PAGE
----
I find this a particularly female attitude – that women should be happy and positive and never complain. How many of us have been told to “Cheer up, love, it’s not that bad” or to “look on the bright side”? It’s not feminine to complain and so we don’t. As a result, our concerns and difficulties, such as menopause, remain hidden and overlooked.
What is particularly toxic, however, is that it subconsciously puts the blame on the person experiencing the symptoms, as if they’re just not positive enough to stop all this happening. I know when I’ve had those awful days, it’s been too easy to blame myself…
Of course we should try and be positive and look for ways to make ourselves feel better, whether that’s a walk outside, a nice bath or making an appointment with the doctor. And of course we should make time for self-care. When I’m having a bad day, my red lipstick is my warpaint and my hair and outfit my battle armour. It makes a huge difference to how I feel.
But when I’m having a really bad day, I can’t even wash my face, let alone brush my hair. Or teeth, sometimes. And positive thinking won’t stop that symptom, not in a million miles.
I know that these words are coming from a good place; that most people truly do want to help others and they’re giving advice from their hearts. And I know that women gain from the sense of community and from being able to talk about what they’re going through.
And nor am I advocating a purely medical approach to menopause. Lifestyle plays a huge part in our menopause transition and women throughout the centuries have got by without HRT. While many of them will have suffered symptoms, I also think our modern lifestyle has a role to play in making symptoms worse, certainly when it comes to stress levels. We need a holistic approach, treating body, mind and spirit.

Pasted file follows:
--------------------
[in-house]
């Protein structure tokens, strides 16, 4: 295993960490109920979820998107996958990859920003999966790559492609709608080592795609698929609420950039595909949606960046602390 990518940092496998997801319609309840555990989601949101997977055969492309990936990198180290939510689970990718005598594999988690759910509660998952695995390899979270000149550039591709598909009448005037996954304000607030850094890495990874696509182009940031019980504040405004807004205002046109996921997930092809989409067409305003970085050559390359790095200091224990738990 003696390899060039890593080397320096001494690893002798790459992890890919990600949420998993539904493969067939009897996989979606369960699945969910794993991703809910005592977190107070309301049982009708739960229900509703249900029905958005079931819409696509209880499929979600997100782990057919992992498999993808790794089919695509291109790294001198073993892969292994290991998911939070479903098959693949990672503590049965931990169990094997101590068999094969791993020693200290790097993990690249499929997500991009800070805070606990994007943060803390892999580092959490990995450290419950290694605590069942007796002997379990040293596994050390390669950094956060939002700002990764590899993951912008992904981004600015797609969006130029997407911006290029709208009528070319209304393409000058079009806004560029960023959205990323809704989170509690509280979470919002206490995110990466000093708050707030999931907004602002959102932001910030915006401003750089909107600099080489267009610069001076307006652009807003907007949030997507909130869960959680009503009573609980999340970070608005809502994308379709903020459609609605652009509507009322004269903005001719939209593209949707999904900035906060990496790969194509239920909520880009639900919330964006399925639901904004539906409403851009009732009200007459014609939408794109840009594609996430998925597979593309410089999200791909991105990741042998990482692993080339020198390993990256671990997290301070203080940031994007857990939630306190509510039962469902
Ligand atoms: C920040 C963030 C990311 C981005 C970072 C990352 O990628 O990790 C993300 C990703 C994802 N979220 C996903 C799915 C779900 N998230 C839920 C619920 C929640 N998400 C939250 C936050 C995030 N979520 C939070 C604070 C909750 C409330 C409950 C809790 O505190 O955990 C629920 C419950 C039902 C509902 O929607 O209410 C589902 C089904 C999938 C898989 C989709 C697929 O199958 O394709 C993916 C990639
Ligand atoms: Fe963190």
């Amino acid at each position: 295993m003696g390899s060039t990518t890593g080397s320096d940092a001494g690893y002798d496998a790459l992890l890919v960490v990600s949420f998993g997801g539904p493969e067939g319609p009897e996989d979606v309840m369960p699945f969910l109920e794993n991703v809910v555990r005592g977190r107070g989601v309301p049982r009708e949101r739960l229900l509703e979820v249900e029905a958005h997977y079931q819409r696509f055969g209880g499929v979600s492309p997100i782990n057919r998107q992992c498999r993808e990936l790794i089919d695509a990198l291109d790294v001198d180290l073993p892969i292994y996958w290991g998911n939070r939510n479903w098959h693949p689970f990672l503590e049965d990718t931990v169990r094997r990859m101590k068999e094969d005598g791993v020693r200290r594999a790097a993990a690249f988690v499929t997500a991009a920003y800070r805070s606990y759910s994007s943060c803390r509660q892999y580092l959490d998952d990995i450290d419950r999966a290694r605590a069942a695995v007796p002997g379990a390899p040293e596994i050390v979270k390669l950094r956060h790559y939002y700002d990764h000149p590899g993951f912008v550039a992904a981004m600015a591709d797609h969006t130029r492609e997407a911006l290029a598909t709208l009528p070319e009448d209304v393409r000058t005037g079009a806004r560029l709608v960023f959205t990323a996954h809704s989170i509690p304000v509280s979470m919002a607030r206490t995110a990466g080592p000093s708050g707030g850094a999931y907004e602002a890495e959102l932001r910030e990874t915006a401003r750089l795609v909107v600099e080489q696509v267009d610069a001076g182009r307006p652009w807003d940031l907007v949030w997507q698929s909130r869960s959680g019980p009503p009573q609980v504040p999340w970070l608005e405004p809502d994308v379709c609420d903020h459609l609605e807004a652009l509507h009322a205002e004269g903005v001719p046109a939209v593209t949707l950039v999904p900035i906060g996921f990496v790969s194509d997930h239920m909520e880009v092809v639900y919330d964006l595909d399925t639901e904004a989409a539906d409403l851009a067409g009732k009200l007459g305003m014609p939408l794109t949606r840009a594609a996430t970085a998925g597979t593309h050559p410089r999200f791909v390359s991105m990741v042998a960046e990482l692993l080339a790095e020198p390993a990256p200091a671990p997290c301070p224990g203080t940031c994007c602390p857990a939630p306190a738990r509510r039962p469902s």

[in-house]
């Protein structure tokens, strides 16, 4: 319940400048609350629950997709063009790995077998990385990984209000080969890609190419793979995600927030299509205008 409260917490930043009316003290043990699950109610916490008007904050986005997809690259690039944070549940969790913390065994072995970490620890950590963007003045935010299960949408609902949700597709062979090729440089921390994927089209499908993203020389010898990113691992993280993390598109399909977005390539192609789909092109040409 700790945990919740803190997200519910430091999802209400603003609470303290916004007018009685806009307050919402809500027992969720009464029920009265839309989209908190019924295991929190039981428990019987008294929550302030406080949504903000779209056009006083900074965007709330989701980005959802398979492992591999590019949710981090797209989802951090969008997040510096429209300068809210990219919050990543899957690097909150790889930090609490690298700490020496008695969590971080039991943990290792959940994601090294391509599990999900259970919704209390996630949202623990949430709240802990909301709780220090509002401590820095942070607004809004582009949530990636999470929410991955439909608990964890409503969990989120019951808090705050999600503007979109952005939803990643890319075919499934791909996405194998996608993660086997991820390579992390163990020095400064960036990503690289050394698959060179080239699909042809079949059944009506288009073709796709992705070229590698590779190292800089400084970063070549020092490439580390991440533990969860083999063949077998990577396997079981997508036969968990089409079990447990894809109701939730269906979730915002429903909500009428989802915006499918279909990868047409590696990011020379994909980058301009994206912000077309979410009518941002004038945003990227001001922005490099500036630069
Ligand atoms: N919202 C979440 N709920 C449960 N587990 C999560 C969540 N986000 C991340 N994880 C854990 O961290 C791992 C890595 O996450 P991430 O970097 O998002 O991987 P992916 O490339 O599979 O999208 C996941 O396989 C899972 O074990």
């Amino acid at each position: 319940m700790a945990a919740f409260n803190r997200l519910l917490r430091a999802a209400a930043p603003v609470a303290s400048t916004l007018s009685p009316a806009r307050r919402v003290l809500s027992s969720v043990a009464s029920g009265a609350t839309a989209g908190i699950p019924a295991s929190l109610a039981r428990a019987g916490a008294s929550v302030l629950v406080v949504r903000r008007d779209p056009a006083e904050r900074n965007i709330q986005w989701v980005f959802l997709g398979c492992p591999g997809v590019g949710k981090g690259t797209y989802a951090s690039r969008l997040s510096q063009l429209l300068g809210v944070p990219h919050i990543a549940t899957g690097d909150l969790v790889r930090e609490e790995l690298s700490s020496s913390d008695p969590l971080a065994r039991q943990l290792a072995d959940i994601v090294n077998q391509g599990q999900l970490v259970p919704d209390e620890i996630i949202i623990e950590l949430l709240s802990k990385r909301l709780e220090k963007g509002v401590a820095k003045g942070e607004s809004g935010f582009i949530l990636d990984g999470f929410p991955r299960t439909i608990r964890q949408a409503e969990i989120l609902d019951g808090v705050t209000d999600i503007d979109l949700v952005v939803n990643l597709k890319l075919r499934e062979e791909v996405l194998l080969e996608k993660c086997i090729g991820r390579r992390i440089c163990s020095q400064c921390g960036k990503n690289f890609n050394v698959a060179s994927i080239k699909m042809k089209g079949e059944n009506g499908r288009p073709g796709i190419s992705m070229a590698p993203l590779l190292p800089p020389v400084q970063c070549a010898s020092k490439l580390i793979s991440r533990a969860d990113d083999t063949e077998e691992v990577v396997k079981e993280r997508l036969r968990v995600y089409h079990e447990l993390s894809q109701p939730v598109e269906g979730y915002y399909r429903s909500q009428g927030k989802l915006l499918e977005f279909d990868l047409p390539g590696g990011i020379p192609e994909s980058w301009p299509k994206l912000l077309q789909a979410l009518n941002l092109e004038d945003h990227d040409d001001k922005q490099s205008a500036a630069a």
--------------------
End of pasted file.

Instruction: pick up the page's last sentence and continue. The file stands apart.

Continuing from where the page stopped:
However, menopause is a lifestage, not a lifestyle, which is what it is fast being seen as. Brands are bringing out menopause ranges, for example, and women being told they can buy a better menopause. It’s being seen as something light and fluffy, all vagina-scented candles and motivational quotes and happy smiles.
Which means it is never going to be given the respect it deserves and desperate women are going to continue to struggle to get help without paying through the nose.
So do your research and find out about the person you’re taking advice from. There are some amazing menopause coaches and experts out there who are trained to help, whether you’re after a medical route or not.